“Adding to these woes is the fact that the Climategate scandal had massive consequences on public opinion and there was a collapse of the U.N. climate treaty talks. In addition, the continued disintegration of the warmists’ climate claims by real-world data and in the peer-reviewed literature make attempting to scare the public into climate ‘action’ virtually impossible.
“Perhaps the most important factor in the climate silence in the 2012 presidential race was a result of the forced vote in the House of Representatives to pass a cap-and-trade bill in 2009 which helped fuel the rise of the Tea Party movement in the U.S. No longer could a politician regurgitate the standard global warming claims of consensus and the need to ‘act’ without facing laughter and derision from angry crowds.
“It is finally time to say RIP man-made global warming fears in U.S. politics.”
“After the third debate, Romney is clearly ahead in the race for the White House. The question now is: Can he carry enough Senate hopefuls along to victory and gain a majority? He will need the Congress to effectively undo all the damage of the past four years.
“Mitt Romney and Paul Ryan understand that the key to rapid economic recovery is a sound energy policy – based on a realistic non-ideological appraisal of environmental issues – including climate. For this, President Romney will need a strong and courageous head of the Environmental Protection Agency and Interior Secretary not afraid to tackle the bureaucracy.
“The Romney-Ryan road map should be fairly clear; we will know we are on the right track when (1) oil imports fade away and when gas at the pump dips below $2, and (2) when domestic energy and electricity prices fall and low-income households can afford to keep warm in cold winters and cool and comfortable in hot summers.”
S. Fred Singer, Ph.D.
Senior Fellow, Environment
The Heartland Institute
Science and Environmental Policy Project
“As new overseas oil and gas basins such as offshore East Africa become an increasingly important part of the world’s supply equation, a strong U.S. Navy is absolutely paramount to protecting our country’s energy assets abroad. To claim that somehow the size of our modern Navy is an anachronism akin to the reduced importance of ‘the number of horses and bayonets’ demonstrated the president’s ignorance of this key concept.”
Energy Analyst, Policy Advisor
The Heartland Institute
“Because energy security is such a vital component of U.S. foreign policy, it was disappointing that it received little more than a brief mention. Early in the debate, President Obama, once again, lauded his policies for decreasing America’s oil imports. This is hardly something to brag about. Gasoline consumption is down due to the overall bad economy – fewer people driving to work; and the high prices – fewer people driving for pleasure travel, like a vacation. He also tried to take credit for the increased oil and gas production at home. It’s been frequently proven that production is up, not because of his policies, but in spite of them.
“Obama reaffirmed his commitment to ‘clean energy,’ claiming that such ‘technologies will allow us to cut our imports in half by 2020.’ Fact checkers are not likely to extend their efforts there, so allow me. The president has sunk billions and billions of taxpayer dollars into failing enterprises – Solyndra and A123 Systems are just the first and the most recent domino to fall. The majority of these “clean energy” companies produce electricity – and we do not import electricity. Generating more electricity from wind and solar will not ‘cut our imports in half.’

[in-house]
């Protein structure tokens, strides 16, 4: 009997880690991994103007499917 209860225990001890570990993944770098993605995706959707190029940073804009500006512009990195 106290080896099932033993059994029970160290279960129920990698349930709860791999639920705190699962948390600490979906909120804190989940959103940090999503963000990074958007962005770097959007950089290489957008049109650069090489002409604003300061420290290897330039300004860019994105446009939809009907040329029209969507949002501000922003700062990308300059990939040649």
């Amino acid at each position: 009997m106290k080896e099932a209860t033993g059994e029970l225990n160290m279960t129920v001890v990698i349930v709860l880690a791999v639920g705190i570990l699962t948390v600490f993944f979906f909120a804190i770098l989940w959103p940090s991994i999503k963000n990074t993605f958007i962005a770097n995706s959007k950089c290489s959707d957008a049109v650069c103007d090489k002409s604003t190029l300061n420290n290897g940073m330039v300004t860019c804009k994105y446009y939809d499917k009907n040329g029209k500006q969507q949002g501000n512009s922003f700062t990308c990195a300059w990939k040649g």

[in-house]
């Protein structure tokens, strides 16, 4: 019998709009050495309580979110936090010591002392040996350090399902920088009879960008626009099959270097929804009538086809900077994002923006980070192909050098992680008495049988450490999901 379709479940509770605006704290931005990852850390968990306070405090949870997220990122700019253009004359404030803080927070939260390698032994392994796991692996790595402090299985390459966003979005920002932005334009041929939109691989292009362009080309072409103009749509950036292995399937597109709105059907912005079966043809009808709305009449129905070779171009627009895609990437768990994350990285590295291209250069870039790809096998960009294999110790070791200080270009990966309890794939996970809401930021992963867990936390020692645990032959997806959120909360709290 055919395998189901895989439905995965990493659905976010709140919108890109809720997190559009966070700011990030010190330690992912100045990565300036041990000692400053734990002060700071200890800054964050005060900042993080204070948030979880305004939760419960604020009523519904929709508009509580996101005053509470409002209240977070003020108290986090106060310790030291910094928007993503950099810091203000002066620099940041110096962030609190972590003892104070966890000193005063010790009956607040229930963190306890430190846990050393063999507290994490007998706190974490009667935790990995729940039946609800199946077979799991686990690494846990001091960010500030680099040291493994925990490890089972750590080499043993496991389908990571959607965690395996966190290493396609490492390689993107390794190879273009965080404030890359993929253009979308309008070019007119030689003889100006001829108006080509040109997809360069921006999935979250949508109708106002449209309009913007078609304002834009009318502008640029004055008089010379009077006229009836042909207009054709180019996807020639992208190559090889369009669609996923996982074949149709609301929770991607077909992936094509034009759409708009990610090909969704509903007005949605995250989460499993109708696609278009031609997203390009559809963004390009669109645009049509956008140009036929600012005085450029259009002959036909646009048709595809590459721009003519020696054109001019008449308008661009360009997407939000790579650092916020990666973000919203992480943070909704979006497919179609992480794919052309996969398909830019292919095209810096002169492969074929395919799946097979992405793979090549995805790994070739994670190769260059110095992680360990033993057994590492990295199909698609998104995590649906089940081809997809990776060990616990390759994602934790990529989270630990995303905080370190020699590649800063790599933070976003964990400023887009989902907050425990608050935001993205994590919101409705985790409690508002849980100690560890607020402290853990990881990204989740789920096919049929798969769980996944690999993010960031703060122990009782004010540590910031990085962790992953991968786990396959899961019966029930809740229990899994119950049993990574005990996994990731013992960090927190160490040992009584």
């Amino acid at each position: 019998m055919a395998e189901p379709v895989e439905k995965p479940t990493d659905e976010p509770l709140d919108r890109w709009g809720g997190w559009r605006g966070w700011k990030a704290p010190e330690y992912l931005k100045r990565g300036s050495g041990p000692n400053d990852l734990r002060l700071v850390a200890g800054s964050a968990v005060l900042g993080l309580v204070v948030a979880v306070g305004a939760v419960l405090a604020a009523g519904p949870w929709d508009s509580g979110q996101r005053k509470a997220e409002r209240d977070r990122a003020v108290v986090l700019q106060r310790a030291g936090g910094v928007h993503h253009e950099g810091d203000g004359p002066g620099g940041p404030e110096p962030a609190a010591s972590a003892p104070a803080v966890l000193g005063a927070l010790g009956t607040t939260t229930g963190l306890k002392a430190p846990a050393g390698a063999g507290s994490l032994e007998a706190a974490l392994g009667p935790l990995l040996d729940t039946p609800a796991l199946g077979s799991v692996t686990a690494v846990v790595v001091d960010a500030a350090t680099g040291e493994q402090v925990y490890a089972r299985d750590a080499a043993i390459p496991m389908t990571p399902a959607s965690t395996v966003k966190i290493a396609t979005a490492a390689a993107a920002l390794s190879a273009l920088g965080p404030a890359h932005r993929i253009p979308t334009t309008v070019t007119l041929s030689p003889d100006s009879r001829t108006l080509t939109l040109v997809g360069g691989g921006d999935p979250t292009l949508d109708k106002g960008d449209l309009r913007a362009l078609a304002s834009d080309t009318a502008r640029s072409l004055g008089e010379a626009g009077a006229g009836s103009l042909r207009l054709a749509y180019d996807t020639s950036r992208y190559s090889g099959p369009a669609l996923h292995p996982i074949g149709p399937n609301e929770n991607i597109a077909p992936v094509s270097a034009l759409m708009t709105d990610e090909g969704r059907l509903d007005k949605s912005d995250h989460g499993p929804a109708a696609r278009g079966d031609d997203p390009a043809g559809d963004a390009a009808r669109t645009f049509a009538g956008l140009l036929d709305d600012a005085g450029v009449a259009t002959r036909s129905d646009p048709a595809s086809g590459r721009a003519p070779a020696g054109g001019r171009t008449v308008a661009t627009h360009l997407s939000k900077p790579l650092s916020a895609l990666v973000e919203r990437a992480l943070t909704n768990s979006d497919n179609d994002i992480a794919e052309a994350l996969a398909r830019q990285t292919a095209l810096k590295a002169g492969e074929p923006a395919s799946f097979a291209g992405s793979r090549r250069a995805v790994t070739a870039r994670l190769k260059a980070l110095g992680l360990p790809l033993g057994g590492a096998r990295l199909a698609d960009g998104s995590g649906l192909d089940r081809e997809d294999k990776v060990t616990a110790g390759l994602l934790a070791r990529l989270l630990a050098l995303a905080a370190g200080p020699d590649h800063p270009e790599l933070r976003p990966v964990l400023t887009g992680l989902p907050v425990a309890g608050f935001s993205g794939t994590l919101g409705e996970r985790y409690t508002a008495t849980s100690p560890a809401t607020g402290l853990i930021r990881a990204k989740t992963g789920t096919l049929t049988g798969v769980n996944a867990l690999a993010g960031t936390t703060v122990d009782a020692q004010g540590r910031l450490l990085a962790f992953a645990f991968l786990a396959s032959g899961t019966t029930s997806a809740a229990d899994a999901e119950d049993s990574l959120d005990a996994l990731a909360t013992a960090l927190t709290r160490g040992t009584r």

“The only way to ‘cut our imports in half’ is to open up federal lands to exploration and extraction, and expedite permitting to encourage domestic drilling. During last night’s debate, Gov. Romney reiterated his commitment to ‘taking full advantage’ of our domestic resources.
“In his closing statement, Gov. Romney said: ‘The president’s path will mean a continuing decline in take-home pay.’ While he didn’t specifically address energy here, it is a factor. As energy costs continue to rise – both electricity and transportation fuels – under President Obama’s policies, everyone’s disposable income goes down with the poor being hit the hardest. The middle class can’t stimulate the economy by buying a new dress, computer, or car, and the poor have to make harsh decisions between heating and eating. The disadvantaged become even more disadvantaged.”
Citizens Alliance for Responsible Energy
“It is quite appropriate that domestic issues were brought up as they are pertinent to foreign policy. Our standing in the world and our military strength depend on our economic strength. It is disappointing that neither candidate mentioned that our ability to win World War II came from our enormous industrial capacity. This capacity has been hollowed out by tax and regulatory policy that has driven some 40,000 factories offshore.
“It will be impossible to rebuild without affordable abundant energy from currently available sources that work (coal, oil, natural gas, and nuclear). We can’t afford to fuel our Navy, Air Force, or Army on biodiesel. Many nations now have weapons of mass destruction, and we have deployed one such weapon – debt – against ourselves.”
Jane M. Orient, M.D.
Association of American Physicians and Surgeons
“While yesterday’s debate was focused primarily on foreign policy, the brief discussion about the auto industry bailout was informative. President Obama doesn’t seem to understand the difference between bankruptcy and liquidation. Perhaps that’s not too surprising given the fact that he has no experience in the private sector.
“The truth is that bankruptcy is a protective measure that allows a company to negotiate a reorganization with its creditors and emerge from bankruptcy in a sustainable financial position. In the long term, the auto industry, and the U.S. taxpayers, would have been better served by following a normal course, private-sector bankruptcy, just as many large companies have done, without government intervention.”
Policy Advisor, Budgets and Taxes
The Heartland Institute
The Heartland Institute is a 28-year-old national nonprofit organization headquartered in Chicago, Illinois. Its mission is to discover, develop, and promote free-market solutions to social and economic problems. For more information, visit our Web site or call 312/377-4000.